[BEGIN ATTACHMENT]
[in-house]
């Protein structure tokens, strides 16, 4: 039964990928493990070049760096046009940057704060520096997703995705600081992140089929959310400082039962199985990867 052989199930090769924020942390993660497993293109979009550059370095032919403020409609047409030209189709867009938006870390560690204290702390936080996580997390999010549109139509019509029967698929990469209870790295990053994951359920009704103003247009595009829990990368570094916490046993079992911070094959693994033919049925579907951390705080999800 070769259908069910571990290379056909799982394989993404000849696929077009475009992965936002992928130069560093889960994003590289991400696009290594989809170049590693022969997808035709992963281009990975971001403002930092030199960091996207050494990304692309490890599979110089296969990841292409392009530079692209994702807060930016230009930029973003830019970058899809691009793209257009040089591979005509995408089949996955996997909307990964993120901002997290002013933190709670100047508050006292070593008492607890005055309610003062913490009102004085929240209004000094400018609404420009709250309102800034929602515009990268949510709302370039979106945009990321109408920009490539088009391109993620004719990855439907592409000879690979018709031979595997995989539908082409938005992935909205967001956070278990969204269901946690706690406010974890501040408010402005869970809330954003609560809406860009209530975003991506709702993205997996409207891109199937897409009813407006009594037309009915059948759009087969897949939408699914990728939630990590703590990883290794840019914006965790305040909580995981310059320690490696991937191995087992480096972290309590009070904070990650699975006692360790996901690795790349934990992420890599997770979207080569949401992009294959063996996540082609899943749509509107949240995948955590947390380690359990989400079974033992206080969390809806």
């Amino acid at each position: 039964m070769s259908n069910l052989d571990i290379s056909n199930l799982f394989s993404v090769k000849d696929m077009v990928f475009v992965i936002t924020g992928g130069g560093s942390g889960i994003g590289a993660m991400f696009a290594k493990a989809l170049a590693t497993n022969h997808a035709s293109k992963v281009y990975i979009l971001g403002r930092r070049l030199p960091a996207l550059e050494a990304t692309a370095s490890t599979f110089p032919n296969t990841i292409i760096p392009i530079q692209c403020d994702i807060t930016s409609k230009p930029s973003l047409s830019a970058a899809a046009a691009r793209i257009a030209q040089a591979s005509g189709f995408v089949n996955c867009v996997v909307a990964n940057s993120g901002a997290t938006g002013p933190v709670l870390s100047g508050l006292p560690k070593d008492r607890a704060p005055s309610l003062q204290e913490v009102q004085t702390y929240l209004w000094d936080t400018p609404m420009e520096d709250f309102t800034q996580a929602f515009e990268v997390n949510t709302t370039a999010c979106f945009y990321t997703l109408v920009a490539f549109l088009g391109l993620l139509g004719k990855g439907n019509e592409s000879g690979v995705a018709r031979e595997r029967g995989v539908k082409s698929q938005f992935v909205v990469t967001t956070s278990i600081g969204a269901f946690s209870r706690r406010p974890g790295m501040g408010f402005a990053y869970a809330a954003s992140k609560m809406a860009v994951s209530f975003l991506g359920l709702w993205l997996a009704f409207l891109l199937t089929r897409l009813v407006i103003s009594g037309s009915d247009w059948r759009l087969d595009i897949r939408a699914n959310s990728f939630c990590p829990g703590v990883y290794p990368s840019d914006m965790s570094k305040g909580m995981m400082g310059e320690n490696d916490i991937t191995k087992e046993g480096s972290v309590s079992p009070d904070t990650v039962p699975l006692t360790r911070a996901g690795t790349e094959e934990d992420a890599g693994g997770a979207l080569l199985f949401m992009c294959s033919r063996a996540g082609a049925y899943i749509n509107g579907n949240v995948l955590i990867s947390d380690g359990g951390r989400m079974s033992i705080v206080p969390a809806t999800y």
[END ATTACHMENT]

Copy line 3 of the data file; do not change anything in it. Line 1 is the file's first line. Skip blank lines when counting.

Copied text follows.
């Amino acid at each position: 039964m070769s259908n069910l052989d571990i290379s056909n199930l799982f394989s993404v090769k000849d696929m077009v990928f475009v992965i936002t924020g992928g130069g560093s942390g889960i994003g590289a993660m991400f696009a290594k493990a989809l170049a590693t497993n022969h997808a035709s293109k992963v281009y990975i979009l971001g403002r930092r070049l030199p960091a996207l550059e050494a990304t692309a370095s490890t599979f110089p032919n296969t990841i292409i760096p392009i530079q692209c403020d994702i807060t930016s409609k230009p930029s973003l047409s830019a970058a899809a046009a691009r793209i257009a030209q040089a591979s005509g189709f995408v089949n996955c867009v996997v909307a990964n940057s993120g901002a997290t938006g002013p933190v709670l870390s100047g508050l006292p560690k070593d008492r607890a704060p005055s309610l003062q204290e913490v009102q004085t702390y929240l209004w000094d936080t400018p609404m420009e520096d709250f309102t800034q996580a929602f515009e990268v997390n949510t709302t370039a999010c979106f945009y990321t997703l109408v920009a490539f549109l088009g391109l993620l139509g004719k990855g439907n019509e592409s000879g690979v995705a018709r031979e595997r029967g995989v539908k082409s698929q938005f992935v909205v990469t967001t956070s278990i600081g969204a269901f946690s209870r706690r406010p974890g790295m501040g408010f402005a990053y869970a809330a954003s992140k609560m809406a860009v994951s209530f975003l991506g359920l709702w993205l997996a009704f409207l891109l199937t089929r897409l009813v407006i103003s009594g037309s009915d247009w059948r759009l087969d595009i897949r939408a699914n959310s990728f939630c990590p829990g703590v990883y290794p990368s840019d914006m965790s570094k305040g909580m995981m400082g310059e320690n490696d916490i991937t191995k087992e046993g480096s972290v309590s079992p009070d904070t990650v039962p699975l006692t360790r911070a996901g690795t790349e094959e934990d992420a890599g693994g997770a979207l080569l199985f949401m992009c294959s033919r063996a996540g082609a049925y899943i749509n509107g579907n949240v995948l955590i990867s947390d380690g359990g951390r989400m079974s033992i705080v206080p969390a809806t999800y």